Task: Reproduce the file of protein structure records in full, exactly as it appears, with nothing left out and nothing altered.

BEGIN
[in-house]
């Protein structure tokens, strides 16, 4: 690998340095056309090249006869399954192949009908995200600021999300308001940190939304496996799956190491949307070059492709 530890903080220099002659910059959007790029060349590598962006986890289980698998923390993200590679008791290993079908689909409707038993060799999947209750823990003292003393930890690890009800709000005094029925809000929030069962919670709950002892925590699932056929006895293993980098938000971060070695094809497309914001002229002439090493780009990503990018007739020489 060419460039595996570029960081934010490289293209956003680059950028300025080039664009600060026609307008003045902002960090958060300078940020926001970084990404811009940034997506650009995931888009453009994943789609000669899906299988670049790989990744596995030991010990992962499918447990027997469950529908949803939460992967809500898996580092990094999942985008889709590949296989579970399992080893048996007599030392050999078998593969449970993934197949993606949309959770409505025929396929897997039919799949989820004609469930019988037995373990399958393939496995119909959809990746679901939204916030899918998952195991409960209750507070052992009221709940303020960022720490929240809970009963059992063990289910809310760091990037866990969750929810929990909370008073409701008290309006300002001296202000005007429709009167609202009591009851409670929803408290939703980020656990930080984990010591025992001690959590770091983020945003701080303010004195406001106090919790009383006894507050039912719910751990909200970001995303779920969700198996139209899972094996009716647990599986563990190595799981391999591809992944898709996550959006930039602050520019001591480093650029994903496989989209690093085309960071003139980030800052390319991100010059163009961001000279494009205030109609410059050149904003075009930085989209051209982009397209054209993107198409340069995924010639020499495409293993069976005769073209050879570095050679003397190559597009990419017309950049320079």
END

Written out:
[in-house]
């Protein structure tokens, strides 16, 4: 690998340095056309090249006869399954192949009908995200600021999300308001940190939304496996799956190491949307070059492709 530890903080220099002659910059959007790029060349590598962006986890289980698998923390993200590679008791290993079908689909409707038993060799999947209750823990003292003393930890690890009800709000005094029925809000929030069962919670709950002892925590699932056929006895293993980098938000971060070695094809497309914001002229002439090493780009990503990018007739020489 060419460039595996570029960081934010490289293209956003680059950028300025080039664009600060026609307008003045902002960090958060300078940020926001970084990404811009940034997506650009995931888009453009994943789609000669899906299988670049790989990744596995030991010990992962499918447990027997469950529908949803939460992967809500898996580092990094999942985008889709590949296989579970399992080893048996007599030392050999078998593969449970993934197949993606949309959770409505025929396929897997039919799949989820004609469930019988037995373990399958393939496995119909959809990746679901939204916030899918998952195991409960209750507070052992009221709940303020960022720490929240809970009963059992063990289910809310760091990037866990969750929810929990909370008073409701008290309006300002001296202000005007429709009167609202009591009851409670929803408290939703980020656990930080984990010591025992001690959590770091983020945003701080303010004195406001106090919790009383006894507050039912719910751990909200970001995303779920969700198996139209899972094996009716647990599986563990190595799981391999591809992944898709996550959006930039602050520019001591480093650029994903496989989209690093085309960071003139980030800052390319991100010059163009961001000279494009205030109609410059050149904003075009930085989209051209982009397209054209993107198409340069995924010639020499495409293993069976005769073209050879570095050679003397190559597009990419017309950049320079």